The first day at Green River Preserve is truly something else. I remember the feeling well from my own time as a camper: the endless drive down the winding gravel road; the anticipation as an eager counselor unloads trunks and backpacks into carts; the thrill of walking the fields and trails of base camp one more time; the nervous excitement of meeting new friends and learning names (and racing for a coveted top bunk). The rest of the day is jam-packed with a camp tour, a swim review, and a delicious dinner, but we always begin with a ceremony that helps acclimate campers and staff members new and old to the culture and individuality of GRP: the Respect Circle. This is, perhaps, one of GRP’s most special moments; we put aside the silliness and fun for a few minutes to be reverent, first simply listening to the silence and stillness that some of our city-born campers have never experienced before. Then, one of the directors outlines the expectation that all expectations circle back to here at camp: respect. Respect yourself, respect others, respect the earth and nature, and respect this place. Every single camper and staff member then takes a moment to say “I will.” Those two words set the stage for every camper that walks the Preserve to leave feeling validated, happy, respected, and wanting to come back the next summer.
Things get a bit noisier after that. Delighted yelps punctuate the next hour as each cabin gets a taste of our (often cold) swimming lake, and we learn a few songs while lining up for dinner; this summer’s favorites thus far have involved giants, rapped nursery rhymes, and something called a rick-a-bamboo. The dining hall is filled with chatter as campers try and remember each other’s names, hear stories about last summer, and make rounds asking for more breadsticks (a camp delicacy). GRP is also visited nightly by two waste-fighting superheroes, Ortman and Scrappy, who remind us that reducing our food waste is yet another way of respecting the earth. As evening falls, we head to our first Council Fire for music, stories, and a little more GRP magic as our founder, Sandy, reads a letter from Chief Seattle, reminding us how truly special this place is. Finally, our exhausted campers and staff members head back to their new cabins for Rose, Bud, Thorn, a nightly check-in where campers share their favorite part of the day, a challenge, and something they’re excited for tomorrow.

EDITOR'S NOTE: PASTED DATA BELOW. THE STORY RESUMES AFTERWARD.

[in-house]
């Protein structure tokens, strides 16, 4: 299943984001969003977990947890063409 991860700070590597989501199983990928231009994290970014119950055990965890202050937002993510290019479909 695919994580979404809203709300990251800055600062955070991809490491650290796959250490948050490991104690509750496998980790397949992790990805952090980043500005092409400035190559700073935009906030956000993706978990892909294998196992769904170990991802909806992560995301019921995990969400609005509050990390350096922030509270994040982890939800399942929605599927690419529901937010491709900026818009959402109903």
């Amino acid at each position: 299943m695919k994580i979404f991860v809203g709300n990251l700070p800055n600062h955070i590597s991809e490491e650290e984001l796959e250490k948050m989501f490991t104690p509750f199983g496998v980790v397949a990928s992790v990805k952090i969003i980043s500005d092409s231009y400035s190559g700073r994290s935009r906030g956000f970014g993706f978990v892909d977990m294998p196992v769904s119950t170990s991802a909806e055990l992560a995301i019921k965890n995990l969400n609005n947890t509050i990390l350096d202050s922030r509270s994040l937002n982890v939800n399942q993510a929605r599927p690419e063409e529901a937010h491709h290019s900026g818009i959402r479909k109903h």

I know - it’s a long day. Your campers will be sleeping quite soundly in their new bunks. But while it can seem like a lot to pack into the first few hours in a new (or familiar) place, and while we aren’t quite settled into a normal schedule, the first day is transformative for many campers, new and old. There is a strong sense of homecoming, welcoming, and family at GRP, and it shines through brightly in these first few hours as we establish who and what we are.You may have noticed it on your way into the back field, or while moving your camper into their cabin; staff like to greet each arrival with a “Welcome home!” And it’s true; over the next two weeks, this place will begin to feel like home for many campers, as it has for every staff member already this summer, and as it has for the generations of campers to sit through the Respect Circle. It’s this sense of home that means people keep coming back summer after summer, and it’s that same sense of home that gets our first-timers acclimated so quickly.
I saw it firsthand last session, when a one-week camper turned to me at dinner and told me, “I can’t wait to come back next summer.”
“You’ve only been here a few hours!” I said. “How do you know you want to come back?”
“I know.” She shrugged. “I can just tell.”
Story by Lillie Wright with Photos by Brandon S. Marshall